- Minor debris can be left out for regular garbage pickup.
BEFORE MOVING BACK IN
- If appliances, electrical outlets, switch boxes or fuse/breaker panels have been flooded, do not energize or return to service until they have been inspected by a licensed electrical contractor.
- If they have been soaked, replace the furnace blower motor, switches and controls, insulation and filters. Inspect all flooded forced air heating ducts and return duct pans and have them cleaned out or replaced. Replace insulation inside water heater, refrigerators and freezers if it has been wet.
- Flush and disinfect floor drains and sump pits using diluted chlorine bleach, and scrub them to remove greasy dirt and grime.
REPAIRING SEWER LINES
Cities regularly clean there sewer systems. They inspect and monitored using closed circuit television. Repairs are completed if problems are found, but unanticipated problems can occur, occasionally resulting in the backup of water or sewage. Most Cities have expert staff on duty at all times to respond to these situations.
CITY RESPONSE TO A SEWER BACKUP OR FLOOD:
- City staff will check the sewer pipe near your house to make sure that it is working properly. If the problem is in the City’s sewer line, it will be fixed as soon as possible.
- If the problem is not in the sewer, City staff can help you at no charge to identify the problem in your home’s connection to the sewer, if resources allow.
- If the problem is in the houses wastewater drain system you will be advised to contact a plumber.
- If the problem is in one of the lines connecting to the main sewer, repairs may be the building owner’s responsibility, the City’s responsibility, or a combination of the two.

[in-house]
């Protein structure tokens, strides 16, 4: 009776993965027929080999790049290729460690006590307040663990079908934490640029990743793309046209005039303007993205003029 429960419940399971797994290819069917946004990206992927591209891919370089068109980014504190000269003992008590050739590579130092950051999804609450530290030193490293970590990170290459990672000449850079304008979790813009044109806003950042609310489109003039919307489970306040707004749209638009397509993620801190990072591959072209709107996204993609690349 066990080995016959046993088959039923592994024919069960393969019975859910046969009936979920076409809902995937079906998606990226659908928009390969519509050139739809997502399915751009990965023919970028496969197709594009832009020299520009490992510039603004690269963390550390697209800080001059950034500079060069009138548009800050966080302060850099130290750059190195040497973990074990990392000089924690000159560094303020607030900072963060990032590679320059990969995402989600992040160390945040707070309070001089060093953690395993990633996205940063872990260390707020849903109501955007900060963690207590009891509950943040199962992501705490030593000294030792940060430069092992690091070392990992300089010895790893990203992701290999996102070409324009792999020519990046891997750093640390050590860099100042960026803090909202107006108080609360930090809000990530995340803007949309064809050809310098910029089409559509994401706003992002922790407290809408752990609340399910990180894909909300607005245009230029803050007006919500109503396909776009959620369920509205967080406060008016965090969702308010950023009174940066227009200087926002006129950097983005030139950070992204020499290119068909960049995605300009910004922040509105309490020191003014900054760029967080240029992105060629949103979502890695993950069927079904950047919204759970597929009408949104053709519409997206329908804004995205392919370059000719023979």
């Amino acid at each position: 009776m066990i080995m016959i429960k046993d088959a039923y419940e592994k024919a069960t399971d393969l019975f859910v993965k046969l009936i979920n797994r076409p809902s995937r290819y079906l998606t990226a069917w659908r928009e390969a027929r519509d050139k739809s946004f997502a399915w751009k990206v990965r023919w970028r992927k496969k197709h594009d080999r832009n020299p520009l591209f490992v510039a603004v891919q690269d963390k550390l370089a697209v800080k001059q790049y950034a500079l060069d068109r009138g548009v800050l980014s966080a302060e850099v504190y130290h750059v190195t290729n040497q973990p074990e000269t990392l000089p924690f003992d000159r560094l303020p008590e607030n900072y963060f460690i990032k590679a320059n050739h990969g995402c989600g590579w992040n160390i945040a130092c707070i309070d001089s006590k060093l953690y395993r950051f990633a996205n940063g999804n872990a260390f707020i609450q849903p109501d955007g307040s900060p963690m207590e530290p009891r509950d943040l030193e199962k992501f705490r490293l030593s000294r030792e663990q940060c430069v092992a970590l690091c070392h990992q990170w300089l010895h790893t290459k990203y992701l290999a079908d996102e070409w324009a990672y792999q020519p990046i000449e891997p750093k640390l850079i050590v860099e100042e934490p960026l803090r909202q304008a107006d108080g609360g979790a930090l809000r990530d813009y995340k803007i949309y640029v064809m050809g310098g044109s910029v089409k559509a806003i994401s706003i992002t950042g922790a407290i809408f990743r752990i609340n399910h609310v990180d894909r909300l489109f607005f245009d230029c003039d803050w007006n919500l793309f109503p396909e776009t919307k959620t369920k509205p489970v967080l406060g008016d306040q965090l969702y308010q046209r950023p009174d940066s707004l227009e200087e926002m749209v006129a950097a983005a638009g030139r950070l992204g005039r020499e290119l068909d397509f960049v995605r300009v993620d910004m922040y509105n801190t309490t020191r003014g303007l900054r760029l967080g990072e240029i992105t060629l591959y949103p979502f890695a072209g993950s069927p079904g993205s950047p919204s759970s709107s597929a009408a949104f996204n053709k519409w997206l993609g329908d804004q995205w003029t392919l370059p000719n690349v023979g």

Responsibility can only be assigned after City staff have reviewed all data.
THE COST OF REPAIRS
- The cause and location of the blockage usually determines who pays the cost of clearing the pipe.
- Generally speaking, blockages on sewer connection lines are the responsibility of the homeowner, unless the blockage is due to roots from a City-owned tree or the pipe has collapsed on City property.
- When the cause of the flooding is a blockage in the main sewer, generally located under the street, the City will clear the blockage at no charge to the homeowner.
- If the cause of the flooding is a blockage in the pipe that connects a home’s drain system to the City sewer system, a contractor must be called in. As the homeowner, you’ll have the option of selecting the contractor of your choice.
- If you choose to use the City’s contractor, City staff will supervise the work and a 15 per cent charge will be added to the contractor’s invoice for this service. The volume of work contracted by the City allows for very competitive pricing for this service, more than offsetting the administrative charge.
- If, during the course of the repair work, it is determined that the problem is in the City’s line, you will not be charged for the repair work or you will be reimbursed for contractor fees already paid. . The amount reimbursed will be up to the amount normally paid by the City to its contractor for the same service. Requests for reimbursement of costs should be directed to the City’s Risk Management Section.
- In somes cases, repair costs may be shared between the City and the homeowner.
Property owners who have incurred damages to their home or contents should contact their insurance company for assistance. Your insurer normally submits a claim to the City for investigation and response, on your behalf.